DR Congo

DR Congo: General Gaye - The Kanyola massacre is a reminder that we have more work to do

Eoin Young / MONUC
On International peacekeepers day, celebrated on May 29 every year, MONUC force commander General Babacar Gaye explains the significance of the day, and asks blue helmets in the DRC to continue their engagement to consolidate peace and stability in the country.


What is the significance of International Peacekeepers Day for you?

International peacekeepers day was instituted to pay homage and tribute to the vocation of providing basic assistance and security to populations who suffer in conflict countries. I believe it's important as it recognises the sacrifices made by blue helmets, as they strive to improve the security situation in many parts of the world.

For us in Congo, it's a day of reflection on our work and achievements here.

What are your impressions of peacekeepers here in DRC?

I have a good impression of the soldiers here, in terms of what they have achieved. Our action allowed us to organise the electoral process, the result of a long political process.

I have the habit of saying that our action allows us to bring a feeling of security to the places where we're deployed. Equally, our action maintains a certain stability which deters certain hostilities, and finally our robust operations also helps to stabilise many regions, with the surrender of militias and the repatriation of local populations.

What does it mean to be a good peacekeeper?

In my opinion, being a soldier of peace more precisely in a mission under Chapter VII, it is certainly the most complete way of using force, given that as our action profits from very important coercive means.

We have mechanised units, attack helicopters, and moreover we remain impartial with the population, and we don't ever lose the view that our primary mission is first and foremost to protect the local population.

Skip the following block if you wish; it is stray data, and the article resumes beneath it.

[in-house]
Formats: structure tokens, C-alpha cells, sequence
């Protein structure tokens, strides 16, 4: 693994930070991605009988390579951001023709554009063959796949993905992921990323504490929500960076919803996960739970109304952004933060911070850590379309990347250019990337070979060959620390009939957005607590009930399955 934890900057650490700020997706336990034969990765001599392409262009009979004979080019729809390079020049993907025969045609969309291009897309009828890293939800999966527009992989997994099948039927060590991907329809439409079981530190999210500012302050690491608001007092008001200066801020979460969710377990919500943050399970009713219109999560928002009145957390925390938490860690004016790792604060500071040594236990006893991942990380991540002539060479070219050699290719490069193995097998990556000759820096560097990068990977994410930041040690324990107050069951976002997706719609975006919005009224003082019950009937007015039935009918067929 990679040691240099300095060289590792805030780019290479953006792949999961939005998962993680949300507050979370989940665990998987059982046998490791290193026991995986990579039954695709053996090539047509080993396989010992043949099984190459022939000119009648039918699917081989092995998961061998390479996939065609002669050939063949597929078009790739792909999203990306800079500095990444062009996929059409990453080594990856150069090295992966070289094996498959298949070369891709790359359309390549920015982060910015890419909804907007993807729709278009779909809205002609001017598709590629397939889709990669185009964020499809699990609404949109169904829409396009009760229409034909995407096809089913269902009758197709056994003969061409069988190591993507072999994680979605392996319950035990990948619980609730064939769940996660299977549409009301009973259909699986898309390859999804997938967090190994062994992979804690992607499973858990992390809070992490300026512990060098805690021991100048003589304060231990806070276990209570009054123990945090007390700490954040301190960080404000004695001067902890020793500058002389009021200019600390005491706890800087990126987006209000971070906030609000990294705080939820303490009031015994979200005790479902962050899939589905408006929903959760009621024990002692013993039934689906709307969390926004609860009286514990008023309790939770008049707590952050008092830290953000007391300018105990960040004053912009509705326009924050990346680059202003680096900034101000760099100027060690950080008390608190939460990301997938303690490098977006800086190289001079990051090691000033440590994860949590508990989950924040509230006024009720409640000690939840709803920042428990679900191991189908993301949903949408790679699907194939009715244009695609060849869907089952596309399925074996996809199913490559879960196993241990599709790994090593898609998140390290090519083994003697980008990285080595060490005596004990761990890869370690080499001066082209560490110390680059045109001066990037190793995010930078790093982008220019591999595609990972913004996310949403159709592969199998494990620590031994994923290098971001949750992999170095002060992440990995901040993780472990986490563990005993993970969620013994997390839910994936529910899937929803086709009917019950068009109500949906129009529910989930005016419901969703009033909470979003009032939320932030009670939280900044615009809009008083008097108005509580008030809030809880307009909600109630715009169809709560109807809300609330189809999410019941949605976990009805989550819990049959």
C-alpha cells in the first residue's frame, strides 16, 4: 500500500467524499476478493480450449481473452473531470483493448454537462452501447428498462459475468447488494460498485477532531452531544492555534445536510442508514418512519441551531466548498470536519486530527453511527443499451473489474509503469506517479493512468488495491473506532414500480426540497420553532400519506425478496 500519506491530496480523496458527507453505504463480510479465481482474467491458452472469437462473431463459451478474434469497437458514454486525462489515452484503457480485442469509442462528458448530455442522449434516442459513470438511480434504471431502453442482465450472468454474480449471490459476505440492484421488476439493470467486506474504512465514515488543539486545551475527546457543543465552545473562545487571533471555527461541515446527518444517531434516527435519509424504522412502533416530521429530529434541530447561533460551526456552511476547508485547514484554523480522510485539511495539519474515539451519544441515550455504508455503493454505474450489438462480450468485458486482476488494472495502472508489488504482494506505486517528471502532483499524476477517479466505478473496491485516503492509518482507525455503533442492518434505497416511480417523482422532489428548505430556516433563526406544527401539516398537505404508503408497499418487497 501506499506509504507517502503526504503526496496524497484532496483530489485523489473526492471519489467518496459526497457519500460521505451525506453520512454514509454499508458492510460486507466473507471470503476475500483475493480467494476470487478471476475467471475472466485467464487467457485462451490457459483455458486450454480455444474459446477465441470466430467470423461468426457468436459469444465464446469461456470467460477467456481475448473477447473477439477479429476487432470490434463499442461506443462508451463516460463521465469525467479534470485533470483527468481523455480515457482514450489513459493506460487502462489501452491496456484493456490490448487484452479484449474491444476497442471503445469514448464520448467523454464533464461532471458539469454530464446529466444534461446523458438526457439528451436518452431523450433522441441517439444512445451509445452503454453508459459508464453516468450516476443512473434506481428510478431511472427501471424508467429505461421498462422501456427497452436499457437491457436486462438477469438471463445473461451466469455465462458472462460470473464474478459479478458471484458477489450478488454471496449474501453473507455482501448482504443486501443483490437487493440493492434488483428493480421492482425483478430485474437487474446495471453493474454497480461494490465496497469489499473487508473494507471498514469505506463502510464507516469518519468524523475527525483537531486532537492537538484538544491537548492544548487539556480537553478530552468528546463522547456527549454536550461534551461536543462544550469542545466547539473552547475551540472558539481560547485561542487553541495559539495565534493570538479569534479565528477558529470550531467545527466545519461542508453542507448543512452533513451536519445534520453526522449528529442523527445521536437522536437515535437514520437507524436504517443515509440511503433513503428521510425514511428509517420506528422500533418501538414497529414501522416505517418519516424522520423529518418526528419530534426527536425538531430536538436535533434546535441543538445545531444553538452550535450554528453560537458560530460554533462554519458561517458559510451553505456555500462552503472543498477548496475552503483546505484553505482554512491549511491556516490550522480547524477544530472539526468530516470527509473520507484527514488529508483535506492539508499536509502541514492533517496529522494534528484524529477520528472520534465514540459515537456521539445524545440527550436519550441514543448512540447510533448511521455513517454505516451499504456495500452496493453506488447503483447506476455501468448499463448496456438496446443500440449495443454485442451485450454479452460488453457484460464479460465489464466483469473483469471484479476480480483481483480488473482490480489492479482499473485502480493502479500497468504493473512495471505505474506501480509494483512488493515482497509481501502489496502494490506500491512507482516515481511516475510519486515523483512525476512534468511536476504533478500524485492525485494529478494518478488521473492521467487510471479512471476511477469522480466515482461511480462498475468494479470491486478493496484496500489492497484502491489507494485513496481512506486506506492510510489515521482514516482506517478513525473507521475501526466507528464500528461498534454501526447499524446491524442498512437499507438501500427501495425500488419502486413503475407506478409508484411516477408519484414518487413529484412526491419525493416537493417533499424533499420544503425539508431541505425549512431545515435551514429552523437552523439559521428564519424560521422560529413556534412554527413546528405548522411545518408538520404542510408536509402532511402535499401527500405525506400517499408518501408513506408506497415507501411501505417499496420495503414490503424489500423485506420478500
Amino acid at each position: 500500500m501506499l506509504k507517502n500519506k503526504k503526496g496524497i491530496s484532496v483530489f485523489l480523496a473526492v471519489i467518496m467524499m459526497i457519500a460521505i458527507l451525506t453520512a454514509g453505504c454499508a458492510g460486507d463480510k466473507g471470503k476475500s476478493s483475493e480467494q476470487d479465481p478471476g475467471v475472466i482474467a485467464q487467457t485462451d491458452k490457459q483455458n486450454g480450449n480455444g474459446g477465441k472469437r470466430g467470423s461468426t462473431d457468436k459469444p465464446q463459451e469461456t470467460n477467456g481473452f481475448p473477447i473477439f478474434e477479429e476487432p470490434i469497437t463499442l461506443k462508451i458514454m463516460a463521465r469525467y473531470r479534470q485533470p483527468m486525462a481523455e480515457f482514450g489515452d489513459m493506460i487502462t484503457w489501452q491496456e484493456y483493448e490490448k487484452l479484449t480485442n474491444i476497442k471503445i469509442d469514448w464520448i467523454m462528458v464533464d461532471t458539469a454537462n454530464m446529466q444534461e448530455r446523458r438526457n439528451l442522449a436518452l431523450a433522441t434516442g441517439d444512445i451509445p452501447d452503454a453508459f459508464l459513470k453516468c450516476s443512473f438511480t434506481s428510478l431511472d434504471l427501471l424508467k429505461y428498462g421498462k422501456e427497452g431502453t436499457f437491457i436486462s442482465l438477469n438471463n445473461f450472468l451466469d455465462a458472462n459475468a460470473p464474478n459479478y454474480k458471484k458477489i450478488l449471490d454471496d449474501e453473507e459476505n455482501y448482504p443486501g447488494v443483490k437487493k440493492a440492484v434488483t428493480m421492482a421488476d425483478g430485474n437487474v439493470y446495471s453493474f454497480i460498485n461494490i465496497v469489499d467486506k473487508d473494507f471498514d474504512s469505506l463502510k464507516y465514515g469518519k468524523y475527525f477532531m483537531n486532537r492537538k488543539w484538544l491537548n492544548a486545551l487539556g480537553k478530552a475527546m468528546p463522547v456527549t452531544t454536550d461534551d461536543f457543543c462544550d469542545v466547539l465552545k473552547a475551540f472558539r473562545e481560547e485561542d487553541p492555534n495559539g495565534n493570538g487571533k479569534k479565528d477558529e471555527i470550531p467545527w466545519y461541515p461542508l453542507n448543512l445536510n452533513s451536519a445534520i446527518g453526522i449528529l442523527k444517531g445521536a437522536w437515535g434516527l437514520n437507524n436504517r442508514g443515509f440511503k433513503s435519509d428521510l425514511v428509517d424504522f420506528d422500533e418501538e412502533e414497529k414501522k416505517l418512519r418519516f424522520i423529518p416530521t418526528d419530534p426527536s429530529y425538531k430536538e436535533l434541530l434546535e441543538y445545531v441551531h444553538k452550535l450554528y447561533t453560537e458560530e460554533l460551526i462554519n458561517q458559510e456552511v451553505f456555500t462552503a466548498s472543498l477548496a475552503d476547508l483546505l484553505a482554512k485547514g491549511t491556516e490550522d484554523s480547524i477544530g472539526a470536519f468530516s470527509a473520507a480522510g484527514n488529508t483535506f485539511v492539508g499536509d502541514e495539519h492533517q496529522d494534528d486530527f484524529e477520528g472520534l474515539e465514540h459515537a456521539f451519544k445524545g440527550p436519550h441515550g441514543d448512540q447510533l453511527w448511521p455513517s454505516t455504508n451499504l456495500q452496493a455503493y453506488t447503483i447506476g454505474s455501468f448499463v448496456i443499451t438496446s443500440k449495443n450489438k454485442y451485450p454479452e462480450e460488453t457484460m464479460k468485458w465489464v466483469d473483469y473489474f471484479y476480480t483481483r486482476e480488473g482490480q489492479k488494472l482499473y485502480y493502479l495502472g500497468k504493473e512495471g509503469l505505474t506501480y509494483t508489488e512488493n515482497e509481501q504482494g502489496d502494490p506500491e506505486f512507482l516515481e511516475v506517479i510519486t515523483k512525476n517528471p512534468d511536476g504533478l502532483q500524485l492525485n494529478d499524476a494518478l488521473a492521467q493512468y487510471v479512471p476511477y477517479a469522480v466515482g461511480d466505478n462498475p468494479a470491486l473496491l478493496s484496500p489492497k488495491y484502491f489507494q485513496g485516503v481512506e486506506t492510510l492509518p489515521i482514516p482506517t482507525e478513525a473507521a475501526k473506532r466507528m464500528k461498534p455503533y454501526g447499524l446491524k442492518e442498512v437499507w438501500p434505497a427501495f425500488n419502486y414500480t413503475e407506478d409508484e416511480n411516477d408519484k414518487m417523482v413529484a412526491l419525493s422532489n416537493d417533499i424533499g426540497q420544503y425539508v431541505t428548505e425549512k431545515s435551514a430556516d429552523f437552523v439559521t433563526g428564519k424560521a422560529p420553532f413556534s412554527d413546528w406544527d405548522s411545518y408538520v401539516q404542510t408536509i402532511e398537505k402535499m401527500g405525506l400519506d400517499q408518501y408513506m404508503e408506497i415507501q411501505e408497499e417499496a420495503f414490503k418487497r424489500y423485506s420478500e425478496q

In all these considerations, the multidimensional character of the mission in which we serve puts all the soldiers into many different arenas of activity than what they would be engaged in within their own countries. It is in this way that I consider that this maintenance of peace under Chapter VII as one of the most sophisticated forms of the use of force.

You have served in many peacekeeping missions. In your opinion, what is the difference between this mission and the others?

I served in many peacekeeping missions, all of which were very different to Congo, including the Ramadan war, in the Sinai in Egypt, deployed between two regular armies. I was also in South Lebanon in 1980.

In terms of the mandate, in relation to Chapter VII, this is where we have evolved in a different way in terms of what we do here. It is true also that my responsibilities are in some ways different. I think that all missions have a stabilising effect, if not then the situation needs to be evaluated so that some stability evolves.

Therefore, I think all peacekeeping operations have their own logic and are overall very important for the populations in which they are deployed.

What message do you have for the troops here?

The message that I want to give to the soldiers is that I have the big honour to be first of all their commander, and to express the gratitude of the Special Representative who is the boss here of all we do, in order to give the population some comfort and security. There is also a need to continue our work as there is a lot left to do.

Before this commemoration, the recent massacre at Kanyola on Saturday night last is there to remind us that there is a lot left to do in this country. Therefore I want to express my pride at their important work, and to ask all blue helmets to continue the good work.